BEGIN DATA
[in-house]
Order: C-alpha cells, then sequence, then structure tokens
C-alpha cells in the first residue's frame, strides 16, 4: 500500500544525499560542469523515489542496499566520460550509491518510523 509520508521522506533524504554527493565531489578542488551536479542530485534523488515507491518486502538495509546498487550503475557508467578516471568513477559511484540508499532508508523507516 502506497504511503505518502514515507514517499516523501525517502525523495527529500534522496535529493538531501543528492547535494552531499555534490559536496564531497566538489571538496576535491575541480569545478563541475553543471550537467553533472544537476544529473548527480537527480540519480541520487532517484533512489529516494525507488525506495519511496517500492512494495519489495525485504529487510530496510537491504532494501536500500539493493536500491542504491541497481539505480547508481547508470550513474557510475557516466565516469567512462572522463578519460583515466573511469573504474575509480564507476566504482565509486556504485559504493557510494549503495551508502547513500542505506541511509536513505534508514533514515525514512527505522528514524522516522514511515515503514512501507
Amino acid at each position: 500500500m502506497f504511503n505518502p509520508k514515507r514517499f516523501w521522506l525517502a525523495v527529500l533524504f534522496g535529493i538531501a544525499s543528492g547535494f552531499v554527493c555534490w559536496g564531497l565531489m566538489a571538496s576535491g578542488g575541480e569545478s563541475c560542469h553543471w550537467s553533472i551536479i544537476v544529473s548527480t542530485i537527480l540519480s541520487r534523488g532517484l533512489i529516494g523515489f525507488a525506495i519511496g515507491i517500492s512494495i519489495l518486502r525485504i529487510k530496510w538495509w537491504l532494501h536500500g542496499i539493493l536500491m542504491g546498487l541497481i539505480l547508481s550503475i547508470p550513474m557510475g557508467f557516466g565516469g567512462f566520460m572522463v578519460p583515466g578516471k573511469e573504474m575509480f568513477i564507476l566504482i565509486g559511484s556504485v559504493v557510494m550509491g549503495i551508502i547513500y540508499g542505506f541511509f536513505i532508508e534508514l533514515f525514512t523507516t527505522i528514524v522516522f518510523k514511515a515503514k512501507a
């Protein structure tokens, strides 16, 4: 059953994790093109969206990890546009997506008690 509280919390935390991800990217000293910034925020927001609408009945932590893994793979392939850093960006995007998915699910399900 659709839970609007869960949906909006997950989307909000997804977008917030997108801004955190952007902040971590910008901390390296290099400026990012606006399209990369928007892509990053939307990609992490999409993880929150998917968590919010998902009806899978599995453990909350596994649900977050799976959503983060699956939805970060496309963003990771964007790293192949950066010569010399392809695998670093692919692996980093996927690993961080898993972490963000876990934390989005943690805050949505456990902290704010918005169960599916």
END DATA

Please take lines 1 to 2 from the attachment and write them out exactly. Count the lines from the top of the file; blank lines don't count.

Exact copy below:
[in-house]
Order: C-alpha cells, then sequence, then structure tokens